… Believe their regular-season surge could carry over into the playoffs, despite several key players having zero postseason experience, if they just stuck with what got them there in the first place.
On Wednesday night, his team pulled off the unbelievable, coming back from a 26-point deficit to stun the No. 1-seed 76ers on their home court, taking Game 5 and a 3-2 lead in the Eastern Conference semifinals. And the No. 5-seed Hawks still aren’t done.
“If you don’t believe, you better believe now,” the interim coach said after the 109-106 win as he walked into the locker room.
A team with zero All-Stars, zero All-NBA players and zero All-Defensive players, as star guard Trae Young pointed out after scoring a career playoff-high 39 points, keeps fighting, playing with a chip on its shoulder after a year of being overlooked. After setting a preseason goal of simply making the playoffs, the Hawks now have the No. 1 seed on the ropes, the chance to end the series in Game 6 on Friday at home (they’re 22-3 in their past 25 games at home and will wear their MLK City Edition jerseys, in which they’ve lost one game all season).
They continue to drastically exceed expectations. So, how far can the Hawks go?
Young isn’t putting a limit on it.
“I believe in this team,” Young said. “I believe this team can do the most. So nobody has higher expectations (for) this team than me.”
To be fair, for the first half of the season, it didn’t seem like the Hawks would head down this path. They kept crumbling late in games, with costly turnovers, defensive breakdowns and scoring droughts coming at the worst possible time. Lloyd Pierce was fired, and McMillan took over March 1. The Hawks found a rhythm and started to soar. They don’t play on national TV much, so this playoff run may be the first time many outside Atlanta are noticing.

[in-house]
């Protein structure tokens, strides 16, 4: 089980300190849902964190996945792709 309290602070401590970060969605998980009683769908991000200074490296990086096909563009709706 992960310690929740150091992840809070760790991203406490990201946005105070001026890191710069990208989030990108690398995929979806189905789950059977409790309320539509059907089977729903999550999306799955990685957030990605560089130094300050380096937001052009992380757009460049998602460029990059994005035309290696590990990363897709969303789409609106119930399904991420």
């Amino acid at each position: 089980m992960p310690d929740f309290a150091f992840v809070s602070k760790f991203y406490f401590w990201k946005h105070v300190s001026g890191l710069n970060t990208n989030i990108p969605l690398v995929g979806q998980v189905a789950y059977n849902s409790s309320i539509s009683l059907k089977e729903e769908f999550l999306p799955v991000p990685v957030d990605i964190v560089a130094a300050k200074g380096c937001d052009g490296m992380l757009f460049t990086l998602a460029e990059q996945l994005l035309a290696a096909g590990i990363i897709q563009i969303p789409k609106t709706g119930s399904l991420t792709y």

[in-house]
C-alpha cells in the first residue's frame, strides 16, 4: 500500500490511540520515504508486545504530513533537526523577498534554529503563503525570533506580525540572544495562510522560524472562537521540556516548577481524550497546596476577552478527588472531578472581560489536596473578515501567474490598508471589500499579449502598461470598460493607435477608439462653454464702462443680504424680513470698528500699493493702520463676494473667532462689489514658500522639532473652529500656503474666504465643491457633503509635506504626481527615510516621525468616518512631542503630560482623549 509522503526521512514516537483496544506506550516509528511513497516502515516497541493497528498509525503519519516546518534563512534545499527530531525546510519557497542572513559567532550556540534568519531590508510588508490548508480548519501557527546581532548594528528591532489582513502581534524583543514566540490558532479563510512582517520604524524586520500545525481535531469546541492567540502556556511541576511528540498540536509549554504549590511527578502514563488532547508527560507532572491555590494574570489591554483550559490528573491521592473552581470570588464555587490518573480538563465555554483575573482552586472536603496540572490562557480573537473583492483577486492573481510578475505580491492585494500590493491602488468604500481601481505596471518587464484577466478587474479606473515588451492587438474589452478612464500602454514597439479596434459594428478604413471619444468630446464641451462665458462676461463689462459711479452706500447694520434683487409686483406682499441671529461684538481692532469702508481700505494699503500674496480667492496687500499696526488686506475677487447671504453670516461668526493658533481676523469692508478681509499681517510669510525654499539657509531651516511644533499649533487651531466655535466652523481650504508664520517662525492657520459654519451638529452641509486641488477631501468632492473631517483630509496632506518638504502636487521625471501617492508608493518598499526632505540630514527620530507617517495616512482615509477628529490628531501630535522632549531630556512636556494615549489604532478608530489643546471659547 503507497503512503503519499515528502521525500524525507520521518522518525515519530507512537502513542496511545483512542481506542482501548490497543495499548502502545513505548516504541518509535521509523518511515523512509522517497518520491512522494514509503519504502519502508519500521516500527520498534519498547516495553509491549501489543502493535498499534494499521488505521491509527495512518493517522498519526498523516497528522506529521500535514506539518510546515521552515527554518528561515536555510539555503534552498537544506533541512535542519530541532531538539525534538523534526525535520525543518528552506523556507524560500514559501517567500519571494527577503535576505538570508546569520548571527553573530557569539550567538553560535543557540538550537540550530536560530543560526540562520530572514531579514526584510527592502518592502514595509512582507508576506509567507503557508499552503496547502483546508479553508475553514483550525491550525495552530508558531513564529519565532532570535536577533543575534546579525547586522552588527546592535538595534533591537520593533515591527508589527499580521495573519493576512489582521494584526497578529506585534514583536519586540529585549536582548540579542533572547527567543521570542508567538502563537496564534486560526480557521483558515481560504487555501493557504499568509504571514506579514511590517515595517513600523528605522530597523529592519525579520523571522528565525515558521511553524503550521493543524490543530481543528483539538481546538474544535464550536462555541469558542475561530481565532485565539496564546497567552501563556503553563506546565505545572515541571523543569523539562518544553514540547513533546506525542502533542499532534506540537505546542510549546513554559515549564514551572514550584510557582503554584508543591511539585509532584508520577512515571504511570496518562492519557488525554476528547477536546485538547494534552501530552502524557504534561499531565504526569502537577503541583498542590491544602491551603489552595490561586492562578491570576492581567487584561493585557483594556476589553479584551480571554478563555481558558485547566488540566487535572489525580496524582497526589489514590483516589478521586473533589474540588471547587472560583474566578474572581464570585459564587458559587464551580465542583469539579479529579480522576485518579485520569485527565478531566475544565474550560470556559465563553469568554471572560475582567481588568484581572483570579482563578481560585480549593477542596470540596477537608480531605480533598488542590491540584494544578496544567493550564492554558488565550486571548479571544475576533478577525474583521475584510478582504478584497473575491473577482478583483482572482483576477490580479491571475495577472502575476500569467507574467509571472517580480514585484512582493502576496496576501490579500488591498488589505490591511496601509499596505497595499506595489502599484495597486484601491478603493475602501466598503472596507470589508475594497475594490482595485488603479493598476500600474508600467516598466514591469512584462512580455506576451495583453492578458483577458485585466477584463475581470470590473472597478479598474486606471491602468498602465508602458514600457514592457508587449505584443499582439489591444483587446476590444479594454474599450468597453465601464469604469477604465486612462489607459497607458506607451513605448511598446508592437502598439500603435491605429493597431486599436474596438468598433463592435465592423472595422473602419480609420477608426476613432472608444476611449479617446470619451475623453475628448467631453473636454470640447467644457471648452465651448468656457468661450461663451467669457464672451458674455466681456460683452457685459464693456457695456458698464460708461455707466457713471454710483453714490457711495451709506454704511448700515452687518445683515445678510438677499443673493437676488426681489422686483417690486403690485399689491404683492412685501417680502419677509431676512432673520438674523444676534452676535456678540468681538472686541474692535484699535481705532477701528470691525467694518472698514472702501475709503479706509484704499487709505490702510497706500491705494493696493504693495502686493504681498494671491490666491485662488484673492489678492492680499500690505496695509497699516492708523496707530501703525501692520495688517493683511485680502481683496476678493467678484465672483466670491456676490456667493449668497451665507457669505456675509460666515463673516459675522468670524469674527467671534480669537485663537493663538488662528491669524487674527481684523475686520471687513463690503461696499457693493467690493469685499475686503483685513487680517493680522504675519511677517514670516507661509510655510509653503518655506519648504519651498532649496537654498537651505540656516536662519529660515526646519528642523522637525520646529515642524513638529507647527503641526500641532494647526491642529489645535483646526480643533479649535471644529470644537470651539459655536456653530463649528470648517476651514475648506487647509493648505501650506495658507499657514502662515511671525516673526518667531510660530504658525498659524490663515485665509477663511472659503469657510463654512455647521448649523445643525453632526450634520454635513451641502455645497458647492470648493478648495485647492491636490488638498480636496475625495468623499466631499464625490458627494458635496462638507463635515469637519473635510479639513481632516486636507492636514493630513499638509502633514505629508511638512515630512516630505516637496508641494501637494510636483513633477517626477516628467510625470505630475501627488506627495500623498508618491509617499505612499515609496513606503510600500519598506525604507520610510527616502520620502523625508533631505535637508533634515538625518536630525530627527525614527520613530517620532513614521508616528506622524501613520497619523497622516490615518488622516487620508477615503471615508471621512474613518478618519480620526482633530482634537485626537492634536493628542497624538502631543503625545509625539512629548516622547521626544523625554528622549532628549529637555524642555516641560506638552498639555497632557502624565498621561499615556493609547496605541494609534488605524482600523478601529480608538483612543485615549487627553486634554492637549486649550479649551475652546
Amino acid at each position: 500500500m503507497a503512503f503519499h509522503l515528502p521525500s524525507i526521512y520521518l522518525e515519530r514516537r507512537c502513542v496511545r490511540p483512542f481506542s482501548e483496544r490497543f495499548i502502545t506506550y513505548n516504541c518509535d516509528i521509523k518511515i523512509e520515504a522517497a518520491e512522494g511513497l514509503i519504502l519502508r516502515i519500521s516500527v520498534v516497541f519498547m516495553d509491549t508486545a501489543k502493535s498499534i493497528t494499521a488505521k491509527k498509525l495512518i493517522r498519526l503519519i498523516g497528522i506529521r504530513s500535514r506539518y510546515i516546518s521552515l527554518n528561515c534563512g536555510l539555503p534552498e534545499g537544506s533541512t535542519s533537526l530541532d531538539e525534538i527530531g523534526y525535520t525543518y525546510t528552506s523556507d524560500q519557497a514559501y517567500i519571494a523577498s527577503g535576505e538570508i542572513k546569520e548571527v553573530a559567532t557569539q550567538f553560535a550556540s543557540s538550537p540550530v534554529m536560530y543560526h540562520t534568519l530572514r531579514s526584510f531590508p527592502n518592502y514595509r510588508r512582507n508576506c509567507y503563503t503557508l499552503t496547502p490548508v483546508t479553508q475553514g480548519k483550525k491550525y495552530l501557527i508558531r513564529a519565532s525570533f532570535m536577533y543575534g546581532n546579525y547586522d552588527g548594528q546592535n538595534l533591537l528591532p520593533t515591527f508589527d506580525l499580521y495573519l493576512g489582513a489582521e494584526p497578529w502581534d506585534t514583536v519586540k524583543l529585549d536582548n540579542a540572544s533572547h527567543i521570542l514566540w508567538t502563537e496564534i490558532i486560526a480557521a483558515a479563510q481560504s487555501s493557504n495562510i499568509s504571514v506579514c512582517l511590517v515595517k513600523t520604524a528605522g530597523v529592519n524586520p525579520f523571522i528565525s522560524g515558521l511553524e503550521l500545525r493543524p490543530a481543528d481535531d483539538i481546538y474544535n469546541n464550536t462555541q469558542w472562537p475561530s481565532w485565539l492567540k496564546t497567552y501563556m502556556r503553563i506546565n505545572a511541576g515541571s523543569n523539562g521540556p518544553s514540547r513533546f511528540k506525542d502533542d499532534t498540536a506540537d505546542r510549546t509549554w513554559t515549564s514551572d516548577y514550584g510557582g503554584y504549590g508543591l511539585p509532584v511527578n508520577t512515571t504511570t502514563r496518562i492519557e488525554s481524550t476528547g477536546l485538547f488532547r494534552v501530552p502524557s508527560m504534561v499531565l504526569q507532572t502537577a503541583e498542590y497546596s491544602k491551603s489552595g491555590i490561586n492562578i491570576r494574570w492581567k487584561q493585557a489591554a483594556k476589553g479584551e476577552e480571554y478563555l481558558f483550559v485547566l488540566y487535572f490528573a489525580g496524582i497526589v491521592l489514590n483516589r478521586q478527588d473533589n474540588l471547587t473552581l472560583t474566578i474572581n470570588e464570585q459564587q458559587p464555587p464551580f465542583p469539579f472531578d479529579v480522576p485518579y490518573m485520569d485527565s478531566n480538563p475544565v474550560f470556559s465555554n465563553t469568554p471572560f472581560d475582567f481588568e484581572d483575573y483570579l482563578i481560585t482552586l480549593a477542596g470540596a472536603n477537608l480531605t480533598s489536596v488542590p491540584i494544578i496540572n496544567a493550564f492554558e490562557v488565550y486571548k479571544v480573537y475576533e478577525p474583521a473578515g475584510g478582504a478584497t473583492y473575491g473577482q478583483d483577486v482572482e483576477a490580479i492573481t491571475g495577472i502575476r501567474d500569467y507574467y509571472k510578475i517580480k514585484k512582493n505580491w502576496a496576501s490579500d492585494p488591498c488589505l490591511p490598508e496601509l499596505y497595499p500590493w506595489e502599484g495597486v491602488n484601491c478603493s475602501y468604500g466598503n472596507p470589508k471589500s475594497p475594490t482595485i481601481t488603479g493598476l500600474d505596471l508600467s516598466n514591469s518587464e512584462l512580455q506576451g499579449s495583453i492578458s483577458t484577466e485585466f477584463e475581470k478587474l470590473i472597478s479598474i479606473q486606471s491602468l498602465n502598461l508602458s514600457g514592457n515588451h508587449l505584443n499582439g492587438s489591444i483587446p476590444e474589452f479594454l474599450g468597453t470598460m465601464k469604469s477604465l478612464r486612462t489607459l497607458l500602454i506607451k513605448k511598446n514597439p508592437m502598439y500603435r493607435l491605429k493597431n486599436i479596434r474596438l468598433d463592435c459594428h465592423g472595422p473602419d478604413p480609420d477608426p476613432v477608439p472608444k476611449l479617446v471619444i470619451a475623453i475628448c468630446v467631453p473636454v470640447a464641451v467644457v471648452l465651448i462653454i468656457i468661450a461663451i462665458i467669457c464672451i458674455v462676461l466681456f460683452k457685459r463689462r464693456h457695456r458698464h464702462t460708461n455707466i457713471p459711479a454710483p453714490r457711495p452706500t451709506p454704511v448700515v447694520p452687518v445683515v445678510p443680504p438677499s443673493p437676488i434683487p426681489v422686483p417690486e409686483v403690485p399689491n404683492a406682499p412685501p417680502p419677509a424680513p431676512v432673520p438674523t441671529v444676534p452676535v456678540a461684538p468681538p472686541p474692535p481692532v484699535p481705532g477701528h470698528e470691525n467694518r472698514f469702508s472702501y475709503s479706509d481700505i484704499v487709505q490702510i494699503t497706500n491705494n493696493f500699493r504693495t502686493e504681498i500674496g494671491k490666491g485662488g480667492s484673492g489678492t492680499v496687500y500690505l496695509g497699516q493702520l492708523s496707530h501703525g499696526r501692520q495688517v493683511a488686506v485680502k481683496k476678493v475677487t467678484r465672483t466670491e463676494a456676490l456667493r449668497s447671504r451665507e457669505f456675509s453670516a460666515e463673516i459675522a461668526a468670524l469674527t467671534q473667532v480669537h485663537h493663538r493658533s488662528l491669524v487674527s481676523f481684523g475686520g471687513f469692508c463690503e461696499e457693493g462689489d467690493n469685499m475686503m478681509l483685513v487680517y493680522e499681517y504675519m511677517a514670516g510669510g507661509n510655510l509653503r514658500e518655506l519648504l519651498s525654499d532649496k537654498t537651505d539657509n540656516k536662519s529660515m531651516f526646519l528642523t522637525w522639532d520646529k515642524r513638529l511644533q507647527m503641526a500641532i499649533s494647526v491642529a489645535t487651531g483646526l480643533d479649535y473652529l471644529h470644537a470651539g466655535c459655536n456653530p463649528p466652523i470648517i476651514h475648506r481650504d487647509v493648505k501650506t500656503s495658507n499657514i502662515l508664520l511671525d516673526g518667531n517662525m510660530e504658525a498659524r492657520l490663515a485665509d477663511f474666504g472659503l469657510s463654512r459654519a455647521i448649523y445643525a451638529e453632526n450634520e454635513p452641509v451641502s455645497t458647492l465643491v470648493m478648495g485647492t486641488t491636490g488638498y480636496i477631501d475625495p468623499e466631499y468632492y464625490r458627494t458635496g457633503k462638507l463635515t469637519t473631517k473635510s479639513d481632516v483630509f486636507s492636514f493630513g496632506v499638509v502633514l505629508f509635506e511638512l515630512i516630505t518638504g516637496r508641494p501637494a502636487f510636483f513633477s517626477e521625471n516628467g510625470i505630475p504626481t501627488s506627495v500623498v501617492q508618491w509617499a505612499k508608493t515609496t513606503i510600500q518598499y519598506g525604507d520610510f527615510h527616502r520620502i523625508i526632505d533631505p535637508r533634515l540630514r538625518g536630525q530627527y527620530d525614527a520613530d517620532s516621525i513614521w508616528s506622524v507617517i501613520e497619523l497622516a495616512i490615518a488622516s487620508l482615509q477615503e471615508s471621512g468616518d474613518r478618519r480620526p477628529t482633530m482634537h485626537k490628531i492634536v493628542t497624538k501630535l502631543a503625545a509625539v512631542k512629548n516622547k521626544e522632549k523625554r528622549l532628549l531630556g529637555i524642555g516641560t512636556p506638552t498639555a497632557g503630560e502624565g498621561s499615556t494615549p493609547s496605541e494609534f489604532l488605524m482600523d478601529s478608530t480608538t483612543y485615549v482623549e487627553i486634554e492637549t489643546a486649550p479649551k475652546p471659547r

It actually was Pierce who first declared the Hawks would make the playoffs this season, doing so March 6 of last year with the team sitting at 19-44. The season shut down five days later because of COVID-19, and the Hawks spent most of the next nine months unable to congregate as a team and have nine new players on an improved roster this season.
They mixed new talent (Bogdan Bogdanovic, Danilo Gallinari, Lou Williams, Clint Capela, although Capela was acquired last year but couldn’t play because of injury) with what they already had (Young, John Collins, Kevin Huerter).
Add McMillan as coach, and you have the formula for crushing the goals of old, even with the Hawks missing two of their best defenders long-term (De’Andre Hunter and Cam Reddish).
First, the Hawks raised eyebrows with their utter dominance of the No. 4-seed Knicks in the first round. Now, they’re one win away from the conference finals, having rebounded from two 16-point blowout losses to Philly with two epic double-digit comebacks, first by 18 points and then by 26. They became the third team in NBA postseason history to win after trailing by 22-plus points at halftime.
How did the Hawks pull it off, sustaining this over-achievement?
They’re skilled, first of all. They can catch fire quickly, as Williams’ 13-point surge in the fourth quarter of Game 5 showed, meaning they’re never really out of a game, no matter the score. They’re tough, able to wear Philly down as the game goes on, something the 76ers don’t seem fond of hearing.
But most of all, they believe.
“We’re extremely versatile, resilient,” Collins said after Game 5. “We just have a lot of depth that can come in and affect the game and change the game - as well as coach as our backbone. We can do a lot of things on this team, with the guys we have, and we’re going to continue to do so.
“... We never let it get too out-of-reach. We were competitive enough, and we believed in ourselves enough to stay in the game and go out there and get a hard-fought, hard-earned win.”
The Hawks’ belief already has gotten them much deeper into the playoffs than expected. We’ll all be waiting to see just how far it can take them.